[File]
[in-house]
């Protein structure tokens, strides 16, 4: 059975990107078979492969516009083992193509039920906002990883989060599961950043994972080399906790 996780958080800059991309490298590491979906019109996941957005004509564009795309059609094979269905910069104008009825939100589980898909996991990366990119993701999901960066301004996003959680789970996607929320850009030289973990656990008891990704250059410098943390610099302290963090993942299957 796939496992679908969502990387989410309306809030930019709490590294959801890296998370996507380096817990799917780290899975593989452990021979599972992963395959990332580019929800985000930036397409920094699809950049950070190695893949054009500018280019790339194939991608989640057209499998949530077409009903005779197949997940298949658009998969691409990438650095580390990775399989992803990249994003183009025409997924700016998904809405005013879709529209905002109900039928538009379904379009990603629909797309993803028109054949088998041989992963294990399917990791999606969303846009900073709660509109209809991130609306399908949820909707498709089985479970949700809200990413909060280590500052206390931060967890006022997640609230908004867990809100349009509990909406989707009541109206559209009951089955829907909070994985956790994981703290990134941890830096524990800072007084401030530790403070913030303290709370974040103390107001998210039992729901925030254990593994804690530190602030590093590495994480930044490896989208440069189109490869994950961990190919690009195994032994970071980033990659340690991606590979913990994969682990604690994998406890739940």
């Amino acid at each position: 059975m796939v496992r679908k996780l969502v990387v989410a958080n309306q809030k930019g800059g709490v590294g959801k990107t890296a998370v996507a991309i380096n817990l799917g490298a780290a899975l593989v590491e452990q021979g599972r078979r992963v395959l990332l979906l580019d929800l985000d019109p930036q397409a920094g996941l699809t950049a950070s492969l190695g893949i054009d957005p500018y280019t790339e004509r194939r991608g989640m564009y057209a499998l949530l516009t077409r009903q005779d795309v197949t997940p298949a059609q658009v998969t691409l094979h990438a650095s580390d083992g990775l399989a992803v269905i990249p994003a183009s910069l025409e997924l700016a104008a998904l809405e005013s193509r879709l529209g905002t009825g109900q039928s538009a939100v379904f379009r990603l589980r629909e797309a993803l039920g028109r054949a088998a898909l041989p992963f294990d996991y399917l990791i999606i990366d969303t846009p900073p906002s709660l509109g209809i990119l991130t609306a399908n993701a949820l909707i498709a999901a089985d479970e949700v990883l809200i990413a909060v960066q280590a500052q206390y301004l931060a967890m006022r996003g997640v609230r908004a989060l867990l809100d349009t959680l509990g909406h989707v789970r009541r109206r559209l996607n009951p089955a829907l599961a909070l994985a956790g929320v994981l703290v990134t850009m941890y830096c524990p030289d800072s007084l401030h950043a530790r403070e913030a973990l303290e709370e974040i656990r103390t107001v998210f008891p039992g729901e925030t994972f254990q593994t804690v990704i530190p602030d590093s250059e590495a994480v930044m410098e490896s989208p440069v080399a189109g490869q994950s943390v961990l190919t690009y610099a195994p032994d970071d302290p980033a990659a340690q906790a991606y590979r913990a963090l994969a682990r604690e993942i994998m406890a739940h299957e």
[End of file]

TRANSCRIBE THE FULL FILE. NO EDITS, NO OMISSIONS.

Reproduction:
[in-house]
């Protein structure tokens, strides 16, 4: 059975990107078979492969516009083992193509039920906002990883989060599961950043994972080399906790 996780958080800059991309490298590491979906019109996941957005004509564009795309059609094979269905910069104008009825939100589980898909996991990366990119993701999901960066301004996003959680789970996607929320850009030289973990656990008891990704250059410098943390610099302290963090993942299957 796939496992679908969502990387989410309306809030930019709490590294959801890296998370996507380096817990799917780290899975593989452990021979599972992963395959990332580019929800985000930036397409920094699809950049950070190695893949054009500018280019790339194939991608989640057209499998949530077409009903005779197949997940298949658009998969691409990438650095580390990775399989992803990249994003183009025409997924700016998904809405005013879709529209905002109900039928538009379904379009990603629909797309993803028109054949088998041989992963294990399917990791999606969303846009900073709660509109209809991130609306399908949820909707498709089985479970949700809200990413909060280590500052206390931060967890006022997640609230908004867990809100349009509990909406989707009541109206559209009951089955829907909070994985956790994981703290990134941890830096524990800072007084401030530790403070913030303290709370974040103390107001998210039992729901925030254990593994804690530190602030590093590495994480930044490896989208440069189109490869994950961990190919690009195994032994970071980033990659340690991606590979913990994969682990604690994998406890739940």
């Amino acid at each position: 059975m796939v496992r679908k996780l969502v990387v989410a958080n309306q809030k930019g800059g709490v590294g959801k990107t890296a998370v996507a991309i380096n817990l799917g490298a780290a899975l593989v590491e452990q021979g599972r078979r992963v395959l990332l979906l580019d929800l985000d019109p930036q397409a920094g996941l699809t950049a950070s492969l190695g893949i054009d957005p500018y280019t790339e004509r194939r991608g989640m564009y057209a499998l949530l516009t077409r009903q005779d795309v197949t997940p298949a059609q658009v998969t691409l094979h990438a650095s580390d083992g990775l399989a992803v269905i990249p994003a183009s910069l025409e997924l700016a104008a998904l809405e005013s193509r879709l529209g905002t009825g109900q039928s538009a939100v379904f379009r990603l589980r629909e797309a993803l039920g028109r054949a088998a898909l041989p992963f294990d996991y399917l990791i999606i990366d969303t846009p900073p906002s709660l509109g209809i990119l991130t609306a399908n993701a949820l909707i498709a999901a089985d479970e949700v990883l809200i990413a909060v960066q280590a500052q206390y301004l931060a967890m006022r996003g997640v609230r908004a989060l867990l809100d349009t959680l509990g909406h989707v789970r009541r109206r559209l996607n009951p089955a829907l599961a909070l994985a956790g929320v994981l703290v990134t850009m941890y830096c524990p030289d800072s007084l401030h950043a530790r403070e913030a973990l303290e709370e974040i656990r103390t107001v998210f008891p039992g729901e925030t994972f254990q593994t804690v990704i530190p602030d590093s250059e590495a994480v930044m410098e490896s989208p440069v080399a189109g490869q994950s943390v961990l190919t690009y610099a195994p032994d970071d302290p980033a990659a340690q906790a991606y590979r913990a963090l994969a682990r604690e993942i994998m406890a739940h299957e």